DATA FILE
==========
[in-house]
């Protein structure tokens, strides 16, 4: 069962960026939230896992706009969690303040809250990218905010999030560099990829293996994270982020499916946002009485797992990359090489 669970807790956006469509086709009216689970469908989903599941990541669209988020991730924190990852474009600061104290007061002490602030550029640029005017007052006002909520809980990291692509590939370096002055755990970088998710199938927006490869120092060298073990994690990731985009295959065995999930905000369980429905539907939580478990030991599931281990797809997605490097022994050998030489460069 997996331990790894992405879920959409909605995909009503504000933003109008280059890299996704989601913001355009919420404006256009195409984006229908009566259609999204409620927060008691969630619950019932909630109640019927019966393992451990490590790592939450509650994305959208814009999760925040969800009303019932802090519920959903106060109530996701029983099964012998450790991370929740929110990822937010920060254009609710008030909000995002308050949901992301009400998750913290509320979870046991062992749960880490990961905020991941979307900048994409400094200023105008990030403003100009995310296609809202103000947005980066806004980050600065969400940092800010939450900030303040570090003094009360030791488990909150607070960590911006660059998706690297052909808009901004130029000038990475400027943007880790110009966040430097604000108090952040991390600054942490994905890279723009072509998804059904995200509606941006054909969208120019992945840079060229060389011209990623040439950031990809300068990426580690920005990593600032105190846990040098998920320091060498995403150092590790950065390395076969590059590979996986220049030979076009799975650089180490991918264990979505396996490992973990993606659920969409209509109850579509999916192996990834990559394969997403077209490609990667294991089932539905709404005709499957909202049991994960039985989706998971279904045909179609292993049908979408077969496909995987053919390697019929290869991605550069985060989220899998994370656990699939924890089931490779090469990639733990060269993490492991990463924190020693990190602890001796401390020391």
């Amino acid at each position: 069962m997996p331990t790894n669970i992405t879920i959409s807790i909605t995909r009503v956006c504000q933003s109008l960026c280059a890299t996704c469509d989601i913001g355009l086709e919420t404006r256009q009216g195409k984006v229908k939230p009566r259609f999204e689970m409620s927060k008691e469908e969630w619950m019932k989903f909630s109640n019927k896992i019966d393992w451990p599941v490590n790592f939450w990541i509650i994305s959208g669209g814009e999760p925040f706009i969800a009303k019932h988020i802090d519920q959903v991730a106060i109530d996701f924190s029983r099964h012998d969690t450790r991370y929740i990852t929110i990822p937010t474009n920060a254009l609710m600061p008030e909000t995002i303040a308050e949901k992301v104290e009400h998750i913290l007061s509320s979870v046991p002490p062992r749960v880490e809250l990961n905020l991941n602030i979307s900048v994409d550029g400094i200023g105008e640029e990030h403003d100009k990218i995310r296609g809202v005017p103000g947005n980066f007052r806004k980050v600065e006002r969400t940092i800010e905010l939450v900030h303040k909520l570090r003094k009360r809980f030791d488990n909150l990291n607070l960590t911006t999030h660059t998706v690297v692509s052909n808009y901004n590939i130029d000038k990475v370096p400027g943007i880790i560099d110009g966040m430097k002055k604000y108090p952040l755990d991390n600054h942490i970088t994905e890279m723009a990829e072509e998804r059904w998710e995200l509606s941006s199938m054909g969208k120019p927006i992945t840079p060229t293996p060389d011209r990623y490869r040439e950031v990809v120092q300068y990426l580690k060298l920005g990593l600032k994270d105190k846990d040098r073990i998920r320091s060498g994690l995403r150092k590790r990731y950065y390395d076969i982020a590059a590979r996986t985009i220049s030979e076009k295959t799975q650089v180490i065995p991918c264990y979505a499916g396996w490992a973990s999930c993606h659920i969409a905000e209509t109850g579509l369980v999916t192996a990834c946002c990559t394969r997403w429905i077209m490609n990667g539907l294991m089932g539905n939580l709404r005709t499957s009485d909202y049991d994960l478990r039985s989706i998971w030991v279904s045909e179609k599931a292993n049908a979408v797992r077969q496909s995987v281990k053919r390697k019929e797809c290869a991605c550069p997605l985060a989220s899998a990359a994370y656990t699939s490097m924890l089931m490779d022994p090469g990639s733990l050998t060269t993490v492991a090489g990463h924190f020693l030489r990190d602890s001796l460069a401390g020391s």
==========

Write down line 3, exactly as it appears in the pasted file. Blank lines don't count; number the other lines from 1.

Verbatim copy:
């Amino acid at each position: 069962m997996p331990t790894n669970i992405t879920i959409s807790i909605t995909r009503v956006c504000q933003s109008l960026c280059a890299t996704c469509d989601i913001g355009l086709e919420t404006r256009q009216g195409k984006v229908k939230p009566r259609f999204e689970m409620s927060k008691e469908e969630w619950m019932k989903f909630s109640n019927k896992i019966d393992w451990p599941v490590n790592f939450w990541i509650i994305s959208g669209g814009e999760p925040f706009i969800a009303k019932h988020i802090d519920q959903v991730a106060i109530d996701f924190s029983r099964h012998d969690t450790r991370y929740i990852t929110i990822p937010t474009n920060a254009l609710m600061p008030e909000t995002i303040a308050e949901k992301v104290e009400h998750i913290l007061s509320s979870v046991p002490p062992r749960v880490e809250l990961n905020l991941n602030i979307s900048v994409d550029g400094i200023g105008e640029e990030h403003d100009k990218i995310r296609g809202v005017p103000g947005n980066f007052r806004k980050v600065e006002r969400t940092i800010e905010l939450v900030h303040k909520l570090r003094k009360r809980f030791d488990n909150l990291n607070l960590t911006t999030h660059t998706v690297v692509s052909n808009y901004n590939i130029d000038k990475v370096p400027g943007i880790i560099d110009g966040m430097k002055k604000y108090p952040l755990d991390n600054h942490i970088t994905e890279m723009a990829e072509e998804r059904w998710e995200l509606s941006s199938m054909g969208k120019p927006i992945t840079p060229t293996p060389d011209r990623y490869r040439e950031v990809v120092q300068y990426l580690k060298l920005g990593l600032k994270d105190k846990d040098r073990i998920r320091s060498g994690l995403r150092k590790r990731y950065y390395d076969i982020a590059a590979r996986t985009i220049s030979e076009k295959t799975q650089v180490i065995p991918c264990y979505a499916g396996w490992a973990s999930c993606h659920i969409a905000e209509t109850g579509l369980v999916t192996a990834c946002c990559t394969r997403w429905i077209m490609n990667g539907l294991m089932g539905n939580l709404r005709t499957s009485d909202y049991d994960l478990r039985s989706i998971w030991v279904s045909e179609k599931a292993n049908a979408v797992r077969q496909s995987v281990k053919r390697k019929e797809c290869a991605c550069p997605l985060a989220s899998a990359a994370y656990t699939s490097m924890l089931m490779d022994p090469g990639s733990l050998t060269t993490v492991a090489g990463h924190f020693l030489r990190d602890s001796l460069a401390g020391s």